Audi disagrees with radio broadcasters in Europe that FM, digital and internet audio services need to be offered side by side in future cars because the move would hamper automakers' efforts to reduce CO2 emissions.
"Let’s focus on two instead of three," said Holger Hees, Audi's head of development for broadcast radio, TV and optical media drivers. The options Hees supports are digital and internet, he told the WorldDAB Automotive 2016 conference in Brussels on Wednesday.
Hees explained why he would like to have two options instead of three: It is because shielding multiple communications services offered in the car adds complexity, cost and weight. Shielding is needed to ensure the different services come into the vehicle without interruption.
Automakers are trying to cut costs and weight in Europe, where margins remain tight despite rising demand and where vehicle manufacturers are fighting to cut every gram of weight possible to meet tougher CO2 emissions rules that take full effect in 2021.
Helen Boaden, who is director of BBC radio as well as president of the European Digital Radio Alliance, said broadcasters prefer having the trio of services available: FM, digital and internet. "We need a hybrid approach," she told the conference.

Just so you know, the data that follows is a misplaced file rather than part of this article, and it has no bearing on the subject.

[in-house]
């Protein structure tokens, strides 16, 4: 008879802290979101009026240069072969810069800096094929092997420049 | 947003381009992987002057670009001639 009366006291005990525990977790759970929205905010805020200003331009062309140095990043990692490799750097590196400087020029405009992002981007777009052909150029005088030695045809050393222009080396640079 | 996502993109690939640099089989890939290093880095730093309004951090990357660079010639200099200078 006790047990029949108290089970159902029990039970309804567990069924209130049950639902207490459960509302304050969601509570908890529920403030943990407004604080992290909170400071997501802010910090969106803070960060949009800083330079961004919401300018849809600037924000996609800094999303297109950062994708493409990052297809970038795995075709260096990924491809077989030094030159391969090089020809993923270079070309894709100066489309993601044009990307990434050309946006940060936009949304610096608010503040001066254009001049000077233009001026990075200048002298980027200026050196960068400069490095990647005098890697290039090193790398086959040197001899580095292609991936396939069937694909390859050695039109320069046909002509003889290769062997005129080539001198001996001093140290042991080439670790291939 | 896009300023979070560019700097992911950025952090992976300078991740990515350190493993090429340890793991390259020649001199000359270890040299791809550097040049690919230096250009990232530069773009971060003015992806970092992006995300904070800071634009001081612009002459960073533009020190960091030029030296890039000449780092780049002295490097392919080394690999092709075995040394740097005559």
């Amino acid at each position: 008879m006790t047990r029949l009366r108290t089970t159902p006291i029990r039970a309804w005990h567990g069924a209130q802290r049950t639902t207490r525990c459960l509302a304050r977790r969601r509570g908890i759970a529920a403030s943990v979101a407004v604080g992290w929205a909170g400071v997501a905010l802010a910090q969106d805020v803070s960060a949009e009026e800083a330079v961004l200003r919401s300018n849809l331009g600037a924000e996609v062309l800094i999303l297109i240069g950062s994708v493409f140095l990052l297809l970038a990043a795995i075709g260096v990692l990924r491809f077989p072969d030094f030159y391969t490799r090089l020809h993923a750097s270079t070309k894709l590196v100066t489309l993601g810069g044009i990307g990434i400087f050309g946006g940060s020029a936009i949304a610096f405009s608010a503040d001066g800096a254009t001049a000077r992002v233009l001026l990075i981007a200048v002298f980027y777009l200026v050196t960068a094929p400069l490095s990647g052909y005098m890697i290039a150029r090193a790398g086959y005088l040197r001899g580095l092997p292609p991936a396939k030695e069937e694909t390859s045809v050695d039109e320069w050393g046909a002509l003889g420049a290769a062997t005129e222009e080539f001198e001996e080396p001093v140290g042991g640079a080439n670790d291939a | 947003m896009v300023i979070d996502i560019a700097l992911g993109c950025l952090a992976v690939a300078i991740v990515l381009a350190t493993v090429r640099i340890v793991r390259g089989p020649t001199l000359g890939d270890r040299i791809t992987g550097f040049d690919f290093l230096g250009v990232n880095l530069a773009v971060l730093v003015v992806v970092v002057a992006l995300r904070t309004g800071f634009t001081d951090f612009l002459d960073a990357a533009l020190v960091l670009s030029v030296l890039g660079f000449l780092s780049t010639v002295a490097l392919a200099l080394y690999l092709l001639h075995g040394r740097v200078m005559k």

Digital radio is often referred to by the acronym DAB, which is short for digital audio broadcasting, a service that 56 percent of European citizens are now able to receive. The seven countries leading the way when it comes to DAB coverage are Germany, the UK, Italy, the Netherlands, Switzerland, Norway and Denmark.
Most automakers have the technology to put DAB into new cars, said Ronny van Gerwen, who is country manager for Belgium at market researcher JATO. However, most offer the service as an option. Van Gerwen expects that to change as digital radio gains acceptance.
A future without FM is already starting to take shape in Europe. The first country that will switch to DAB is Norway, where FM will be phased out for most of the country by December 2017.